Thoracolumbar intraosseous spinal epidural arteriovenous fistulas after vertebral compression fracture: A case report and literature review
- Department of Neurosurgery, Nara Medical University, Kashihara, Japan.
DOI:10.25259/SNI_349_2021Copyright: © 2021 Surgical Neurology International This is an open-access article distributed under the terms of the Creative Commons Attribution-Non Commercial-Share Alike 4.0 License, which allows others to remix, tweak, and build upon the work non-commercially, as long as the author is credited and the new creations are licensed under the identical terms.
How to cite this article: Takanori Furuta, Ichiro Nakagawa, HunSoo Park, Kenta Nakase, Shohei Yokoyama, Masashi Kotsugoi, Yasuhiro Takeshima, Hiroyuki Nakase. Thoracolumbar intraosseous spinal epidural arteriovenous fistulas after vertebral compression fracture: A case report and literature review. 07-Jun-2021;12:270
How to cite this URL: Takanori Furuta, Ichiro Nakagawa, HunSoo Park, Kenta Nakase, Shohei Yokoyama, Masashi Kotsugoi, Yasuhiro Takeshima, Hiroyuki Nakase. Thoracolumbar intraosseous spinal epidural arteriovenous fistulas after vertebral compression fracture: A case report and literature review. 07-Jun-2021;12:270. Available from: https://surgicalneurologyint.com/surgicalint-articles/10856/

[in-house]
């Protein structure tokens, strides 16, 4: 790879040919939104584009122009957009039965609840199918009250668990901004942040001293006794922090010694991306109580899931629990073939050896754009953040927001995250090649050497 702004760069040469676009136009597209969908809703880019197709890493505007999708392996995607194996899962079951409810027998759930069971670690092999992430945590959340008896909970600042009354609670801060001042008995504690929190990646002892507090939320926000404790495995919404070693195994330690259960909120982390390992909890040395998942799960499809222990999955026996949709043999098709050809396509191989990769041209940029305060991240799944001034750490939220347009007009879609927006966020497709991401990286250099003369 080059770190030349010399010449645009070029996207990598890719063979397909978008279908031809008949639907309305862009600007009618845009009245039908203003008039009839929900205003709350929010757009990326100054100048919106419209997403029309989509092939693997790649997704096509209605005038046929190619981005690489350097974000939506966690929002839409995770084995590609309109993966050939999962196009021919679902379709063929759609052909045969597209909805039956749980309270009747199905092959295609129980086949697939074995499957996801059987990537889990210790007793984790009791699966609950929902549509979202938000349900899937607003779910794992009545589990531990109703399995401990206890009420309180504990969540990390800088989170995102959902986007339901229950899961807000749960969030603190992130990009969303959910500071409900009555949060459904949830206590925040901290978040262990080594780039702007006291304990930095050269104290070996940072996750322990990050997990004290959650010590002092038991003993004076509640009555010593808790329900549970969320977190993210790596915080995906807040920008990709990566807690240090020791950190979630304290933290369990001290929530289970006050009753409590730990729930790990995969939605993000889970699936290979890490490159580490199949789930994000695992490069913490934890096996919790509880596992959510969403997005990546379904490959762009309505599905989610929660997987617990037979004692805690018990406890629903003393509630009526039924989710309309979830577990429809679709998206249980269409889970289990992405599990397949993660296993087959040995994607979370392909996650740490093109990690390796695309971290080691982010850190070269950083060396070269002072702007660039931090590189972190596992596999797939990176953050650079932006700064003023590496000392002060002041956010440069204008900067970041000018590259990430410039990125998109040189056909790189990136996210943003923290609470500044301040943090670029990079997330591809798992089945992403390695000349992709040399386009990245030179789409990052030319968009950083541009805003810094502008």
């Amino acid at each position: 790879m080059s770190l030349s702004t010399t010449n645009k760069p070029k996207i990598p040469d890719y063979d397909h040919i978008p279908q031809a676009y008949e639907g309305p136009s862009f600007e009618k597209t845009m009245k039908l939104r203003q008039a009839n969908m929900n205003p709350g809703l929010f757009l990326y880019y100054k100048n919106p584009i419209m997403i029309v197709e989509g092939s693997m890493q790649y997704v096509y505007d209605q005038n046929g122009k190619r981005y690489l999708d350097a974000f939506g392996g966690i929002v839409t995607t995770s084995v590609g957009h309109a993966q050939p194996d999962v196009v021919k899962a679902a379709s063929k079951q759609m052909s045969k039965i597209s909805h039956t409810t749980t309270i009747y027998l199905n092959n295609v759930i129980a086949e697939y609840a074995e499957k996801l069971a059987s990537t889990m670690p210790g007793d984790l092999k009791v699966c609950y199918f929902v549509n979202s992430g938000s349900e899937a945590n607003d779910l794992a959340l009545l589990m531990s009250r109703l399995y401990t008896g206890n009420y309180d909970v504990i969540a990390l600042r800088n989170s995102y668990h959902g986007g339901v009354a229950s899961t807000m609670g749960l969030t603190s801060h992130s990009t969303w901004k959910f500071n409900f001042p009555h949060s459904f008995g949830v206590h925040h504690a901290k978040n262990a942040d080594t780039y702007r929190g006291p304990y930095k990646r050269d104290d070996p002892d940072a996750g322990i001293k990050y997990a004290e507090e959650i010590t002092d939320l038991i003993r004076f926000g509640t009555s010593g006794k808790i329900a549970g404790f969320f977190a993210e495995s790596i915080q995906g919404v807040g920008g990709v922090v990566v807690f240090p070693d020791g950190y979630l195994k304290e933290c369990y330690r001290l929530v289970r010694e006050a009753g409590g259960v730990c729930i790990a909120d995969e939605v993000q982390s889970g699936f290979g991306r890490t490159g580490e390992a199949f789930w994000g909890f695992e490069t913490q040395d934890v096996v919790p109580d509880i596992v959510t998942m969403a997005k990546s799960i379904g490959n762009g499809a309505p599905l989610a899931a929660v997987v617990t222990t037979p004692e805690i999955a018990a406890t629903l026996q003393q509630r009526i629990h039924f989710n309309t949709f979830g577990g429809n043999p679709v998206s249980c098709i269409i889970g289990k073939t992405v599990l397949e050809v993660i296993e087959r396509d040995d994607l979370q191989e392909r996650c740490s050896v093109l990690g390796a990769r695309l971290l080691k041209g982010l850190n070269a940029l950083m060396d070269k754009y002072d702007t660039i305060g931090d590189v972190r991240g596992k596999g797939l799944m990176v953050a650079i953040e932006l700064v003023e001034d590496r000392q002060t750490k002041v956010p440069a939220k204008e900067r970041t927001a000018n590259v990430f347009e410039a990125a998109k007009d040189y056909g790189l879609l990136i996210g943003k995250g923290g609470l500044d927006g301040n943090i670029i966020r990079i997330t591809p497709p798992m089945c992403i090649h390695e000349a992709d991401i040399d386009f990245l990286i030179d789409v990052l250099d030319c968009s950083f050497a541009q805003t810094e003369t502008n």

Background: The pathophysiology of spinal epidural arteriovenous fistulas (SEAVFs) with perimedullary venous drainage remains to be elucidated. This report describes a case of intraosseous SEAVF in a patient with a history of a thoracolumbar vertebral fracture at the same level 10 years before presenting with progressive myelopathy secondary to retrograde venous reflux into the perimedullary vein.
Case Description: A 71-year-old man presenting with progressive paraparesis was diagnosed with a SEAVF involving a previous Th12 and L1 vertebral compression fracture on which feeders from multiple segmental arteries converged. The interesting feature of this case was that the fistula was located in the fractured vertebral body. The fistula was totally obliterated by transarterial embolization of the segmental arteries followed by symptom improvement.
Conclusion: We presented a rare case of an intraosseous SEAVF secondary to a thoracolumbar compression fracture with perimedullary venous reflux causing progressive myelopathy. The fistula was located in the fractured vertebral body.
Keywords: Intraosseous epidural arteriovenous fistulas, Trans-arterial embolization, Vertebral compression fracture
Spinal epidural arteriovenous fistulas (SEAVFs), in particular intraosseous SEAVFs, are rare among spinal vascular lesions.[
A 71-year-old man presented with a 2-month history of gradually progressive paraparesis. In addition, he also had a 10-year history of a fractured Th12 and L1 vertebral body due to a fall. His symptoms had gradually progressed to the point where he had bladder dysfunction and difficulty walking. On magnetic resonance (MR) imaging [